Site banner for Wisconsin

Making a difference for homeowners in foreclosure

By Sarah Orr

The Foreclosure Assistance Clinic (FAC) is a weekly, free, drop-in legal clinic where UW Law School Consumer Law Clinic students and volunteer lawyers provide limited-scope assistance to homeowners in foreclosure. The students and lawyers from a variety of practice areas have donated over 700 hours to the FAC and helped over 300 homeowners since mid-2010. While the worst of the foreclosure “crisis” may have abated, homeowners still need basic legal information and assistance to navigate the process.

dcfpt logoThe FAC was created by the Dane County Foreclosure Prevention Taskforce to help homeowners both regain some control over their situations and tell their personal stories in a legal system that can feel impersonal. We help homeowners understand how to respond to the foreclosure lawsuit and provide information about additional resources, such as mediation and financial counseling services. The homeowners leave the FAC with renewed determination to persevere. One client remarked, “It’s a wonderful resource during this financial turmoil.” Another client found that the FAC “helped make a hard time a little easier.” A few clients were astounded that they could meet with a local lawyer and law student free of charge. They were deeply grateful for the time we spent with them.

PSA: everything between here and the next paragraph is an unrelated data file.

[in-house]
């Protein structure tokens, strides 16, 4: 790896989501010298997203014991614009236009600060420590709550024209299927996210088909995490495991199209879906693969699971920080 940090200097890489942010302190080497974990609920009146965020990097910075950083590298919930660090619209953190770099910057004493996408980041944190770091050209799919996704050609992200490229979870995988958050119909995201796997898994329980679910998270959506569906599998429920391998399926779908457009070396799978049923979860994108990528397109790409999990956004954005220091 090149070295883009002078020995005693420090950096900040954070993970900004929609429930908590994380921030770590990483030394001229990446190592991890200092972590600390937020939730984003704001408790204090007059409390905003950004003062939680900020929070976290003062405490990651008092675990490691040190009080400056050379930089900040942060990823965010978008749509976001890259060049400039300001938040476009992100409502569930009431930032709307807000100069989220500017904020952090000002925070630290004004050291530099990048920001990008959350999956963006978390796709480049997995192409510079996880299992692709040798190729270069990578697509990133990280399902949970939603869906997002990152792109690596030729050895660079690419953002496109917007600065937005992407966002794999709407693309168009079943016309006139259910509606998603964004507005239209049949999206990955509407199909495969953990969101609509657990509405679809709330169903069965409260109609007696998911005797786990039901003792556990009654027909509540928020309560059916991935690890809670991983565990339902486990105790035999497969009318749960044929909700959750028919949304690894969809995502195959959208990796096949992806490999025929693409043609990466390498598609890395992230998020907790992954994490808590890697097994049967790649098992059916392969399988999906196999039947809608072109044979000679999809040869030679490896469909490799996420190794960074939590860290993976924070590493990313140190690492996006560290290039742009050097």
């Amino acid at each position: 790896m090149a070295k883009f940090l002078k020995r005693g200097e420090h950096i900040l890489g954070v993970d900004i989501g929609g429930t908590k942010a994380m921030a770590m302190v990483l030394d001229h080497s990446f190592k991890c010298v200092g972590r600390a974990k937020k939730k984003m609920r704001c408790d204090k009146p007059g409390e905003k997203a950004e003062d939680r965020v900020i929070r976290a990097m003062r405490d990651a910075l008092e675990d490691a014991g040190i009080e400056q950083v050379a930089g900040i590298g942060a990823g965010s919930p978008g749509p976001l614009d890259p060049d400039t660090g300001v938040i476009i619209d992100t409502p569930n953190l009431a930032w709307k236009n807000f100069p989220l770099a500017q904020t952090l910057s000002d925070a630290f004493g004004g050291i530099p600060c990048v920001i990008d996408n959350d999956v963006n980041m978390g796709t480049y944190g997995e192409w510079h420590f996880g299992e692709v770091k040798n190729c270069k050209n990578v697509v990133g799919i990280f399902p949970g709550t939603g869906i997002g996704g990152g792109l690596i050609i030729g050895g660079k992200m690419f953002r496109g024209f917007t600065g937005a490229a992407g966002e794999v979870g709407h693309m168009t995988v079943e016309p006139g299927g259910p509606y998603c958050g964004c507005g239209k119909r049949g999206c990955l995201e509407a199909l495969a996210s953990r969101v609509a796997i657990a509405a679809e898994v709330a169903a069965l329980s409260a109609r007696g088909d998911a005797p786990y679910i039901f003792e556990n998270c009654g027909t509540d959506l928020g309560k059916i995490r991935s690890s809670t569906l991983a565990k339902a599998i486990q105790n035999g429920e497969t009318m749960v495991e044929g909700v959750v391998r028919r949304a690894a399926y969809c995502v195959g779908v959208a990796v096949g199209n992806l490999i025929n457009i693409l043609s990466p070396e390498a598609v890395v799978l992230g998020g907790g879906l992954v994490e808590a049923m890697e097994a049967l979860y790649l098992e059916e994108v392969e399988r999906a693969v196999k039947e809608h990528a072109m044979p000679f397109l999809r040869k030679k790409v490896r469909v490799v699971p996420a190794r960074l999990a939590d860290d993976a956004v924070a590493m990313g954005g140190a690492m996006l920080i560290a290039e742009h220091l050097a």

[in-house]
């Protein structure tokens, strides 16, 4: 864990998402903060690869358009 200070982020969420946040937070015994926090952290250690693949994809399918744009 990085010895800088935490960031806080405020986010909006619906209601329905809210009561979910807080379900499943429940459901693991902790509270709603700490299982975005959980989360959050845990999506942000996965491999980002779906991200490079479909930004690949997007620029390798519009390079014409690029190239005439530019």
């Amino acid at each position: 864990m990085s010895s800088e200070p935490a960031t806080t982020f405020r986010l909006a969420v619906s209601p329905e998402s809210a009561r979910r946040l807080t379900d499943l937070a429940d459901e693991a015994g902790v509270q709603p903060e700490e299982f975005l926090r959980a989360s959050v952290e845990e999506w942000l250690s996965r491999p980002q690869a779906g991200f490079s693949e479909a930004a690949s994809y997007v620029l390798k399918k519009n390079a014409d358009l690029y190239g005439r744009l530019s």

According to CCAP data for Dane County, a very high percentage of those who come to the FAC do file an answer, usually within days of the clinic session. In some cases, the judge dismissed the lawsuit. In others, the parties settled the case through mediation or voluntary dismissal. Most FAC clients gain more time in their homes by filing an answer. All of them benefit by knowing more about the process and their options going forward.

The FAC also was designed to be “portable” to other locales. Armed with a supply of pro se answer forms and instructions, basic training in foreclosure, a handful of pertinent statutes, a space to meet and some Kleenex, a local bar association or other group of willing volunteers could set up a similar resource in their community. I look forward to lending a hand to anyone interested in starting up such a project.

Sarah Orr is Associate Clinical Professor of Law and Director of the Consumer Law Clinic at the University of Wisconsin Law School